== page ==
Up 22% so far this year, have I left it too late to buy the iShares S&P 500 ETF (IVV)?

The IVV ETF has done really well.

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The iShares S&P 500 ETF (ASX: IVV) has done incredibly well since the start of 2023 and over the long term. In 2023 it has gone up by 22% and over the last five years it has risen by around 75%, as we can see on the chart below.

The exchange-traded fund (ETF) represents 500 of the biggest and strongest companies in the US like Apple, Microsoft, Amazon.com and Alphabet. The 2022 calendar year was tough for many of the US giants amid all of the worries about inflation and interest rates.

But this year has seen valuations recover strongly for a number of the US businesses.

Is it too late to invest in the IVV ETF?

It's true that the iShares S&P 500 ETF has already gone up a lot, and it would have been better to invest in December 2022, or even five years ago.

But I don't think it's too late to invest. Over the long-term, we've seen the ETF continue to rise, I'd only say it's too late to invest if it wasn't going to rise any more – would it be worth investing in something that had no chance of going up?

We've seen the IVV ETF deliver an average return per annum of 14% over the past five years, though there's no guarantee at all that it will rise over the rest of this year, or in the longer term.

It has reached all-time highs in a number of years recently – this year, 2021, 2020, 2019 and so on. I believe it pays to be positive about the long-term when it comes to investing, even when valuations may seem a little stretched sometimes.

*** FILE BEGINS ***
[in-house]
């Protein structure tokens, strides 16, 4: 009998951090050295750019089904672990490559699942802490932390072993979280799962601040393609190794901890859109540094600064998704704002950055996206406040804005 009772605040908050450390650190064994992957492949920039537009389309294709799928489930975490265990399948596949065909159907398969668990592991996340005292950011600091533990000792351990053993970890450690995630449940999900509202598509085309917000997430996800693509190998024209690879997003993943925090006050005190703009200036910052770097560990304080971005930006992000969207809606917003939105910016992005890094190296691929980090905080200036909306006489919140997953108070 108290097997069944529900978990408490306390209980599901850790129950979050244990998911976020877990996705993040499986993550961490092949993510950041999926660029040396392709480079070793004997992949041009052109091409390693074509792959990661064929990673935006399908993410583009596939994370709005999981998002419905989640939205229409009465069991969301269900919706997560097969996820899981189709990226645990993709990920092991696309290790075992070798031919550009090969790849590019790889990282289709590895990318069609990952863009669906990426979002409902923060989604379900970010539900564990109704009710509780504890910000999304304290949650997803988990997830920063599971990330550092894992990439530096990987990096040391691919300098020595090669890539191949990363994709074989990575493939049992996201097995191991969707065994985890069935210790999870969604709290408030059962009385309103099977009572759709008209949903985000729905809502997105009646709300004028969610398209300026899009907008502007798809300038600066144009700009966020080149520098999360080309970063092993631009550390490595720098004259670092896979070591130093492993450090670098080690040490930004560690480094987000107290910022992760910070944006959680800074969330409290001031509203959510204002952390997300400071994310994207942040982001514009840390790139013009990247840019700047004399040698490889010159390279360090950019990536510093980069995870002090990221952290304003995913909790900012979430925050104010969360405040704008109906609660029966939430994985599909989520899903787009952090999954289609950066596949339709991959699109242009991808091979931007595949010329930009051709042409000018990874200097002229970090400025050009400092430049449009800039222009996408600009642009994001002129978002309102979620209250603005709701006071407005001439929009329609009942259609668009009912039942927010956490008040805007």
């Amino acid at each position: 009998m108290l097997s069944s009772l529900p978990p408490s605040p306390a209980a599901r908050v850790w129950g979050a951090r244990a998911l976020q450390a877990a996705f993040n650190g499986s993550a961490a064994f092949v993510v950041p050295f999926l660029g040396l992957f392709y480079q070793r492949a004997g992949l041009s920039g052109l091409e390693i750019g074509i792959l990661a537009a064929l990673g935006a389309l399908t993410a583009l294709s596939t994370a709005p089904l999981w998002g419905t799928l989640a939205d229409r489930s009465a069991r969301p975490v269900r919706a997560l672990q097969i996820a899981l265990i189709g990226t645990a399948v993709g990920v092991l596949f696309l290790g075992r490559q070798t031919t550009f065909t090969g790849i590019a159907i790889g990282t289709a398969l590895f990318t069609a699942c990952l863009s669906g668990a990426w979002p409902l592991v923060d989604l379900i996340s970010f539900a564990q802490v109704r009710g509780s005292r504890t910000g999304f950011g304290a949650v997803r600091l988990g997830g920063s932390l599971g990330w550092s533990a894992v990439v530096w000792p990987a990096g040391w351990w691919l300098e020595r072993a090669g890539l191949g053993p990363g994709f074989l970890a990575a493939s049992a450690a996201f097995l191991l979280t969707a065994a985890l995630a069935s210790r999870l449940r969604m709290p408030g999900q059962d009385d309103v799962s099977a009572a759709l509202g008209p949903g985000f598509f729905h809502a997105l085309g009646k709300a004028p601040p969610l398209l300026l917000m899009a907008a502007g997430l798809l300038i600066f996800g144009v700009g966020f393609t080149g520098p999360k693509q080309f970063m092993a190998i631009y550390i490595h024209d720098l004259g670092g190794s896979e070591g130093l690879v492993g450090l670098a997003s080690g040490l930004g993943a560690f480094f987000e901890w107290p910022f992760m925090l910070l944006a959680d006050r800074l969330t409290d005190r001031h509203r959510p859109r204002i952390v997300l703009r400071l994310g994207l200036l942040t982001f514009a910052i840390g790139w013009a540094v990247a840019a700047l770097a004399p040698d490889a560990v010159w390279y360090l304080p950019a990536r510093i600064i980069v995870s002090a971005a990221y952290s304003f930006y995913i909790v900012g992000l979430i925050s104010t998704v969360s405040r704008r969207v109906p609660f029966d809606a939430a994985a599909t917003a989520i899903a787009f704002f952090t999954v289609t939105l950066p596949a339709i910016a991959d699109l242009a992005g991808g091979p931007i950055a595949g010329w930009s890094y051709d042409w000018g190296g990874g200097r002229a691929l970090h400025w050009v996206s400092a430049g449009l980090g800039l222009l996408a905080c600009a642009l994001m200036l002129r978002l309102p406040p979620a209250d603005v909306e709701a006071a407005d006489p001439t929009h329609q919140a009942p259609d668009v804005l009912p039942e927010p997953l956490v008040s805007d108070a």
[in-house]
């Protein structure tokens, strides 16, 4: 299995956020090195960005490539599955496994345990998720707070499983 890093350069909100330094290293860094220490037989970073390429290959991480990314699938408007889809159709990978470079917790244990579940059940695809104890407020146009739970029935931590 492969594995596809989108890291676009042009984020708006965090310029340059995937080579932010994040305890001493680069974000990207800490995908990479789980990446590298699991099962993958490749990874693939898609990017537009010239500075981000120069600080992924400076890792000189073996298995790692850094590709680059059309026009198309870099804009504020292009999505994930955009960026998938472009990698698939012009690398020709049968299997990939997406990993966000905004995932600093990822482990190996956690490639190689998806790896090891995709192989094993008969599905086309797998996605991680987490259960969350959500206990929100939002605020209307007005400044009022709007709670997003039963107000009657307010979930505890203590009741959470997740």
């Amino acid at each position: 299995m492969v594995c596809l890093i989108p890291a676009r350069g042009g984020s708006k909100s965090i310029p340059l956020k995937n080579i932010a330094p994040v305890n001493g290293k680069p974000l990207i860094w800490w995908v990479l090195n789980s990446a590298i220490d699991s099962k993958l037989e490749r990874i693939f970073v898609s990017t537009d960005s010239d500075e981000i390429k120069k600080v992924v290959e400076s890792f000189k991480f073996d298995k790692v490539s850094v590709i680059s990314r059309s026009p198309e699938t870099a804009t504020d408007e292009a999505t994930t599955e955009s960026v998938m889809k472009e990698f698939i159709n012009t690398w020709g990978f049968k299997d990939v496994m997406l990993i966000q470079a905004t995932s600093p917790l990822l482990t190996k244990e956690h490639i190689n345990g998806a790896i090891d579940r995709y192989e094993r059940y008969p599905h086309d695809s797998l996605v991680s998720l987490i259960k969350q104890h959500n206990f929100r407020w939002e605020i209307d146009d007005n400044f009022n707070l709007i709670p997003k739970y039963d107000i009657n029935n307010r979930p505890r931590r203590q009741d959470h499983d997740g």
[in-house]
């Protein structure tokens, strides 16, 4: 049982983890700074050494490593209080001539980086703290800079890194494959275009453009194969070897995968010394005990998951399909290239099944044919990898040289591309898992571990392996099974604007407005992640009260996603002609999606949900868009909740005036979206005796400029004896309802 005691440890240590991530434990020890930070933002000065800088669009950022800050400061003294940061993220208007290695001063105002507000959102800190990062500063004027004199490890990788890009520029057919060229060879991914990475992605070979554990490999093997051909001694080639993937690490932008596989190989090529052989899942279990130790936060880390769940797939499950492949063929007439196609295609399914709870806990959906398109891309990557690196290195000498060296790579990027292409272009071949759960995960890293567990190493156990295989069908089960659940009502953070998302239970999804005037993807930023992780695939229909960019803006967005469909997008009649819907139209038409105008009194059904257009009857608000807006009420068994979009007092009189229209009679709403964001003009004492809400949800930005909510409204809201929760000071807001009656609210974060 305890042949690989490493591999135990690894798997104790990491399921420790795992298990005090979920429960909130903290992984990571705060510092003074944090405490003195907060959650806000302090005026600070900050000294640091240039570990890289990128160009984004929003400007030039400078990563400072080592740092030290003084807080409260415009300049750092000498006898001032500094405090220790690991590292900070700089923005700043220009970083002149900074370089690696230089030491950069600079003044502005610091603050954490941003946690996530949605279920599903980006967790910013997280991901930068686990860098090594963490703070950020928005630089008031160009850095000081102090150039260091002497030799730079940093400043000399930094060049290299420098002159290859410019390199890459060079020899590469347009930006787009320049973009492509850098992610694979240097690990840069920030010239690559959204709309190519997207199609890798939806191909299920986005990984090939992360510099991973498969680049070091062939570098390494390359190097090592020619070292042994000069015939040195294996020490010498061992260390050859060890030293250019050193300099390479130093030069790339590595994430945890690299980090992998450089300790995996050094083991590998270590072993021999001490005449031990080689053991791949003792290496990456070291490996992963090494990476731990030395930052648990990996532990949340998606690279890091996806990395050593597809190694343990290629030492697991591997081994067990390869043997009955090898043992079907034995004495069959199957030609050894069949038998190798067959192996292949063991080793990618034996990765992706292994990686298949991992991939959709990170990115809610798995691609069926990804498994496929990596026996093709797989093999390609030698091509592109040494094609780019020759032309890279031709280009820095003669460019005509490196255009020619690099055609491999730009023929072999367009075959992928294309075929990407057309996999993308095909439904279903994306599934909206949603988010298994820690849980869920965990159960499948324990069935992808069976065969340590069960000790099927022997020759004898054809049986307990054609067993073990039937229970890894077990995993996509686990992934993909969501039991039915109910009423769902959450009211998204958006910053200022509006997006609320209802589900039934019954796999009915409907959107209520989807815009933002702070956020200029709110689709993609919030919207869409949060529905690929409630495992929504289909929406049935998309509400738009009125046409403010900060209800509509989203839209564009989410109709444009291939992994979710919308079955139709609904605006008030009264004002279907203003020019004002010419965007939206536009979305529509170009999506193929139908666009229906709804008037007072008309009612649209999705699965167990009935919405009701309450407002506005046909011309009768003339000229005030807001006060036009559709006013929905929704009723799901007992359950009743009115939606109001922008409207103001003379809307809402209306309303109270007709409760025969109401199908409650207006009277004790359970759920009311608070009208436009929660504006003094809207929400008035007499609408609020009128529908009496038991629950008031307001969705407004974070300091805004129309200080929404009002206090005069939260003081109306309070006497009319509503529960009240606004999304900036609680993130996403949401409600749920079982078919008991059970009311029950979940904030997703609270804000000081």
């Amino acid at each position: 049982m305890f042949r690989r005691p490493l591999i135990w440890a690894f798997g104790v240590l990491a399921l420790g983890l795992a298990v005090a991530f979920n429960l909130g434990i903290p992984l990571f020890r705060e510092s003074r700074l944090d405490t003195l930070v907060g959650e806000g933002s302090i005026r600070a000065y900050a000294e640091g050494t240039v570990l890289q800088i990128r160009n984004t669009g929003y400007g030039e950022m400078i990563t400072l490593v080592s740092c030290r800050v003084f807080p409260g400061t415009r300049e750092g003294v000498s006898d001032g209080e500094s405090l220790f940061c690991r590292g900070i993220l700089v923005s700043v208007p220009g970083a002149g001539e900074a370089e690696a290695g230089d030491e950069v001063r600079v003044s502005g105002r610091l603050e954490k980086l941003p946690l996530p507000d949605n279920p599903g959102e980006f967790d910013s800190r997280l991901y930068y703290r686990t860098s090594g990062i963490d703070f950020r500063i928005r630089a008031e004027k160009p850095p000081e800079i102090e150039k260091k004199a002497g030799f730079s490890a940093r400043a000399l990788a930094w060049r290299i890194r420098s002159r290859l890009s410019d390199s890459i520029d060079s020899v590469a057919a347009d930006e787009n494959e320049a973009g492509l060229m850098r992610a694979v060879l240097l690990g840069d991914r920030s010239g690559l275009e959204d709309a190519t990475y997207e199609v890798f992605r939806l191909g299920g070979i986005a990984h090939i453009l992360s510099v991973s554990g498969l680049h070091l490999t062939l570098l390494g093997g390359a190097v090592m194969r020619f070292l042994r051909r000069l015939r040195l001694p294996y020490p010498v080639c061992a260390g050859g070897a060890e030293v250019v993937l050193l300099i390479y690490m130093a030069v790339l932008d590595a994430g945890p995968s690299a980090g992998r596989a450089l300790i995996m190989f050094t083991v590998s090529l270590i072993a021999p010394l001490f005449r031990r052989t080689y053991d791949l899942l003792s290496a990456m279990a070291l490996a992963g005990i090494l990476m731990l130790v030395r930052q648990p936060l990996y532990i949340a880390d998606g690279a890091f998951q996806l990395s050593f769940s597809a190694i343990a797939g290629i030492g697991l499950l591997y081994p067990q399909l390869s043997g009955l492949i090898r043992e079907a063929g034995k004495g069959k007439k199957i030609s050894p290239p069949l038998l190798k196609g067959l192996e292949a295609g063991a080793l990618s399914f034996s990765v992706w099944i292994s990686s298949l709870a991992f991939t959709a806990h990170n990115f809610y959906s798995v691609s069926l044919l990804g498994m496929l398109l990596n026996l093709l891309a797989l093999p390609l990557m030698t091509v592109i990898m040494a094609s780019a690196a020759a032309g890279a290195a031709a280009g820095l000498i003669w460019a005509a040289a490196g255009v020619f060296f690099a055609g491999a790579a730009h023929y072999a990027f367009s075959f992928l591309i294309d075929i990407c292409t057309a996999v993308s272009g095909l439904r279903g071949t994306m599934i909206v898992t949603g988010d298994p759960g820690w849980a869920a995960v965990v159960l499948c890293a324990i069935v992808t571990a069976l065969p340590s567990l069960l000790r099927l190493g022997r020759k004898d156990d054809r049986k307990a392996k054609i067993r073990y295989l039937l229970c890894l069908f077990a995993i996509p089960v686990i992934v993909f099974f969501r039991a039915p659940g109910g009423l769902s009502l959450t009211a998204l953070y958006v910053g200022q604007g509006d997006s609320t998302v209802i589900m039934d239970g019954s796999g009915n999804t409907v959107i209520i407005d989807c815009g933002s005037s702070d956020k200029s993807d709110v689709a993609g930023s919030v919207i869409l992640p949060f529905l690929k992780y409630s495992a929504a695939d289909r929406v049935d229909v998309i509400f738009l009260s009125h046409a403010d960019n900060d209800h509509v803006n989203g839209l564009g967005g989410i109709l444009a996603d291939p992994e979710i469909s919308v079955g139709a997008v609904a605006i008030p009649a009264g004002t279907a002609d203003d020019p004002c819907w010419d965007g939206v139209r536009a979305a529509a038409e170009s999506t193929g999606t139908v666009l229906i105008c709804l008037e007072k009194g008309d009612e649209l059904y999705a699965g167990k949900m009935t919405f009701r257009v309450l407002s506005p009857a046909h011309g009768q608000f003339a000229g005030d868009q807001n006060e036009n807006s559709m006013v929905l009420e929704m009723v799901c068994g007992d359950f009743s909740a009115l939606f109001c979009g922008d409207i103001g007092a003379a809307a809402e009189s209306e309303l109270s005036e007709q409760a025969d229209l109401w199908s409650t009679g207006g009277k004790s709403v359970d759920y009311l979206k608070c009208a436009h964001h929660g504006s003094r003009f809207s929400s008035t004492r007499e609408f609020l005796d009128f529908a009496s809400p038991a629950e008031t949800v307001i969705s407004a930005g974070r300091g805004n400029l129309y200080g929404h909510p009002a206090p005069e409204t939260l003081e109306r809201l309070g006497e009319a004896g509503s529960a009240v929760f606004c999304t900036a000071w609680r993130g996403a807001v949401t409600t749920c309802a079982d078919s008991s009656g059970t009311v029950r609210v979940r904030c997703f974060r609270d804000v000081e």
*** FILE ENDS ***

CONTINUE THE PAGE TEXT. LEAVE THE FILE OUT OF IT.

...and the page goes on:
Why should investors want exposure to the iShares S&P 500 ETF?

It has an extremely low annual management fee of 0.04%, which is one of the lowest of all of the ETFs on the ASX. That's great for keeping the returns in the hands of investors rather than giving it to a fund manager.

It's invested in many of the world's best businesses, largely because a lot of them are listed in the US.

There are many other high-quality positions in the portfolio that have helped returns and can support future returns, such as Warren Buffett's Berkshire Hathaway, Meta Platforms (Facebook and Instagram), Costco, Visa, Mastercard and Walmart. The fact that it's invested in 500 businesses means that it has a lot of diversification, and I think it'd be hard to find another ETF that is as diverse (by number of holdings, and industry allocation) but has as good holdings as the IVV ETF.

Suzanne Frey, an executive at Alphabet, is a member of The Motley Fool’s board of directors. Randi Zuckerberg, a former director of market development and spokeswoman for Facebook and sister to Meta Platforms CEO Mark Zuckerberg, is a member of The Motley Fool's board of directors. John Mackey, former CEO of Whole Foods Market, an Amazon subsidiary, is a member of The Motley Fool’s board of directors. Motley Fool contributor Tristan Harrison has no position in any of the stocks mentioned. The Motley Fool Australia's parent company Motley Fool Holdings Inc. has positions in and has recommended Alphabet, Amazon.com, Apple, Berkshire Hathaway, Costco Wholesale, Mastercard, Meta Platforms, Microsoft, Visa, and Walmart. The Motley Fool Australia's parent company Motley Fool Holdings Inc. has recommended the following options: long January 2025 $370 calls on Mastercard and short January 2025 $380 calls on Mastercard. The Motley Fool Australia has recommended Alphabet, Amazon.com, Apple, Berkshire Hathaway, Mastercard, Meta Platforms, and iShares S&P 500 ETF. The Motley Fool has a disclosure policy. This article contains general investment advice only (under AFSL 400691). Authorised by Scott Phillips.

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